17. Switch

Switch Statement

When there are multiple branches, if...else code can get more verbose. Switch statement provide more efficient way to express multiple branches. Semantic for switch statement is

switch condition {
    case x: 
        code to execute
    case y:
        code to execute   
        code to execute     

When one of the case statement is matched, that code is executed. Default block is executed when there is no matching case.

No Fall-through

One of the difference switch statement has with other programming languages, is that if one of the case is matched, only that code is executed and switch statement break automatically. This means that cases do not fall-though automatically for switch statement in Go.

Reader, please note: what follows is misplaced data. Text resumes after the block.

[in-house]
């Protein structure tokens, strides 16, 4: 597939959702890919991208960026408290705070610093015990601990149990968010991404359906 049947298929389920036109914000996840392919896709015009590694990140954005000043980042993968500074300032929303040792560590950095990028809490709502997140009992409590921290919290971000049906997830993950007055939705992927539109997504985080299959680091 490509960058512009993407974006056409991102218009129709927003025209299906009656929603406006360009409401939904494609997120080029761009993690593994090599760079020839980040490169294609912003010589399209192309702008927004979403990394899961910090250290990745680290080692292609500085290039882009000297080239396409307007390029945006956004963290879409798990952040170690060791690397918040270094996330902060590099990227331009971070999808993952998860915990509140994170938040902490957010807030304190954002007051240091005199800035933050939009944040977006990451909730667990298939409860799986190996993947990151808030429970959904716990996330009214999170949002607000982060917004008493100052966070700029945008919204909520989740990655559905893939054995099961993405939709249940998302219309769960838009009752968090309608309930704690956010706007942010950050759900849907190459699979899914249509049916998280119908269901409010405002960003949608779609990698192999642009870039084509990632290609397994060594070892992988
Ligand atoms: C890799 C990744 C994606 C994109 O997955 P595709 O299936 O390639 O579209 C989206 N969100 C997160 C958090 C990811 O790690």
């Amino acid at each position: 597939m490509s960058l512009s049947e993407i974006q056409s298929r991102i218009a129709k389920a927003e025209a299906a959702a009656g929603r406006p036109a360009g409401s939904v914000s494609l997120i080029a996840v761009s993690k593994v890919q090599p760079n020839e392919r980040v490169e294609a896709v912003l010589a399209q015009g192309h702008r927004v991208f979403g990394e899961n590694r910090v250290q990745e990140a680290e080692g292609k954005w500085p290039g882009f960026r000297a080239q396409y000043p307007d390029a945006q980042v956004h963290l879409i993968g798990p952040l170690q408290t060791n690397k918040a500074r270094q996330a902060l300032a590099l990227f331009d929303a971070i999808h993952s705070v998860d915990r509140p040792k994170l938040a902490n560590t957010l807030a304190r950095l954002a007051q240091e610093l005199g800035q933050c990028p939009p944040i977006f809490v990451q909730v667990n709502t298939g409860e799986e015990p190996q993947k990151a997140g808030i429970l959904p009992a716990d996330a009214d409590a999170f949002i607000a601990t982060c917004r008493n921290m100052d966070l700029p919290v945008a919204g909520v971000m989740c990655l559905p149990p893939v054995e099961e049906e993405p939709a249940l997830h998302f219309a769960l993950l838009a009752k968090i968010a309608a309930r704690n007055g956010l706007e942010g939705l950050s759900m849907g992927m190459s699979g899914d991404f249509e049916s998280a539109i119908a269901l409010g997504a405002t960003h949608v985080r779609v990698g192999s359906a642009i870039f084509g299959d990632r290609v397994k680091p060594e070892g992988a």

i := 2
switch i {
case 1:
	fmt.Println("i is one")
case 2:
	fmt.Println("i is two")
case 3:
	fmt.Println("i is three")
case 4:
	fmt.Println("i is four")

Only case 2 will be executed.

Switch without expression

We can also define without any expression and case statement can take care of evaluating condition.

dayOfWeek := 6
switch {
case dayOfWeek == 6 || dayOfWeek == 7:
	fmt.Println("It's weekend!")
case dayOfWeek < 6 && dayOfWeek > 0:
	fmt.Println("It's weekday!")
	fmt.Println("You are not on Earth!")

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